One of the hardest things is knowing that my children see everything and they know there is an injustice to the whole situation regardless of how sheltered I try to keep them. The parenting of a narcissist/sociopath is so incredibly destructive to children. Narcs lack the ability to recognize the best interest of the children because they are too preoccupied with their own needs and their compulsion to destroy you. This has truly been the worst thing I’ve had to witness and deal with. I wish I had answers or insight to help everyone in this situation but I simply don’t. Outside of trying to gain sole custody or running away to the dark side of the moon, I don’t think there is much of an answer. The narcissist is unable to deal with/recognize any personal fault or responsibility therefore co-parenting with them is a lost and heartbreaking cause.
My 6 year old son, Adam, is very vocal with his views and is never afraid to ask questions. My daughter, Eve, is a peacemaker by nature and much more reserved. She will tell me things but then asks me to keep it a secret. They see very clearly a duality in their father. They also have come to realize that what their father says to them isn’t regularly the truth. And lastly and probably the saddest thing is they have started referring to their father as a liar based solely on the things he’s told them and their own discovery of the truth. I have worked so hard to keep my children far away from the abuse and degradation their father lays on me. While Bruce and I were married we never argued or had harsh words in front of the children. I have never ever spoken ill of their father to them and have tried to encourage them to have an open and respectful relationship with him. Regardless, the children aren’t blind and they have a way of seeing people for exactly who they are. Here is a small example of how my son has started to see the world. My heart broke that night.
My kids had dinner w/their dad tonight and here’s part of the conversation that went on in the car after I picked them up and then again later that evening.
I picked up Adam and Eve and asked them if they had fun and what they did. Adam tells me, “Daddy left right after he picked us up. He left us with Kara. He left us just like he used to do when you were married. We didn’t see him at all, he ditched us.”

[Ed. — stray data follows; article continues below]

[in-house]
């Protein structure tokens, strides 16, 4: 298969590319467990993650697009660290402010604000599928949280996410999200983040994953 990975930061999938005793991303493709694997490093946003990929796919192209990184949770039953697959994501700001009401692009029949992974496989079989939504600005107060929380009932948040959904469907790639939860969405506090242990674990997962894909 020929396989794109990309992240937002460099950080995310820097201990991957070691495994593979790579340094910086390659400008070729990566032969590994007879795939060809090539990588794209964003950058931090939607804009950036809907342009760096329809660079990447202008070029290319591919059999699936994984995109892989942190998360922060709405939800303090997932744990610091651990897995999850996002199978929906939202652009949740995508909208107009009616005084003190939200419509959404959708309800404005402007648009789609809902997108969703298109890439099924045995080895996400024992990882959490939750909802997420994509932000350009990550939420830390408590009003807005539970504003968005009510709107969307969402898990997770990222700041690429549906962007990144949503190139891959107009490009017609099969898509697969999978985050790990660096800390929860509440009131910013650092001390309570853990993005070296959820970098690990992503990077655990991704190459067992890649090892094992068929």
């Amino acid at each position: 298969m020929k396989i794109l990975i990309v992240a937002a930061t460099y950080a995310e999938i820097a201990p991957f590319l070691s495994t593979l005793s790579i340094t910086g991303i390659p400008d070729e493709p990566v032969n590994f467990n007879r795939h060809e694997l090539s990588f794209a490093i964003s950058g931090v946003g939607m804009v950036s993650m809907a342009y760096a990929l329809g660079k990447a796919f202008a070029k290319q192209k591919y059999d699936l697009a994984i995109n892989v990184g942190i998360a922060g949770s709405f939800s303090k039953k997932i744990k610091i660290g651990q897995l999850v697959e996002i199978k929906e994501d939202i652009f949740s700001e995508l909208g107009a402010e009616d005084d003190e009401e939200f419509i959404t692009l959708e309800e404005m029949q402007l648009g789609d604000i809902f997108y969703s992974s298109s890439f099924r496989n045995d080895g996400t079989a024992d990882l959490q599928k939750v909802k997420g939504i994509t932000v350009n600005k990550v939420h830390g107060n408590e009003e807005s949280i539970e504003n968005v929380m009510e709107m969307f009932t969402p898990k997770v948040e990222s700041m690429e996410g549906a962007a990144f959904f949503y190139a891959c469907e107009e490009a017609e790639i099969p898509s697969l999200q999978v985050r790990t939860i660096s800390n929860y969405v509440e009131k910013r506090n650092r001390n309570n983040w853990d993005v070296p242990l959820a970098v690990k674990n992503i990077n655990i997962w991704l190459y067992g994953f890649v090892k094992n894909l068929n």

Then he adds, “I think now that all the times Daddy said he was working when you guys were married, he was really with Kara I think he is with another girlfriend now because he is always working again.”
I just kind of let him talk on the way home and added an innocuous “uh-huh” now and then.
Then later that evening while we were watching TV he drops this bomb on me.
We were watching The Big Bang Theory season 6, the Valentine ’s Day episode. Penny says, “…it’s not fair they get a happy ending they’re bad people.”
Adam looks at me and says, “Do you ever feel that way about Daddy and Kara because they are bad people and they are happy?”
I looked at him dumbfounded and all I could manage to tell him was, “You’re my happy ending, baby.”
These were such small comments made during the duration of an evening but they spoke volumes about how my 6 year old son sees the world around him. It made me sad that my son defined his father as a bad person. It hurts that a 6 year old is clearly seeing the decisions his father makes and not agreeing with his father’s choices. It hurts that he’s been forced into this level of maturity. I feel torn because I don’t want to undermine my ex as a parent but I also feel it’s equally important to not discount or dismiss my children’s views. What my children are seeing and saying is very real and true and I want to encourage them to explore their feelings and conflictions about these situations. I am honored that they trust me enough to regularly confide in me and I never want to compromise their trust by making them feel their views are insignificant. Such is the life when trying to co-parent with a disturbed individual.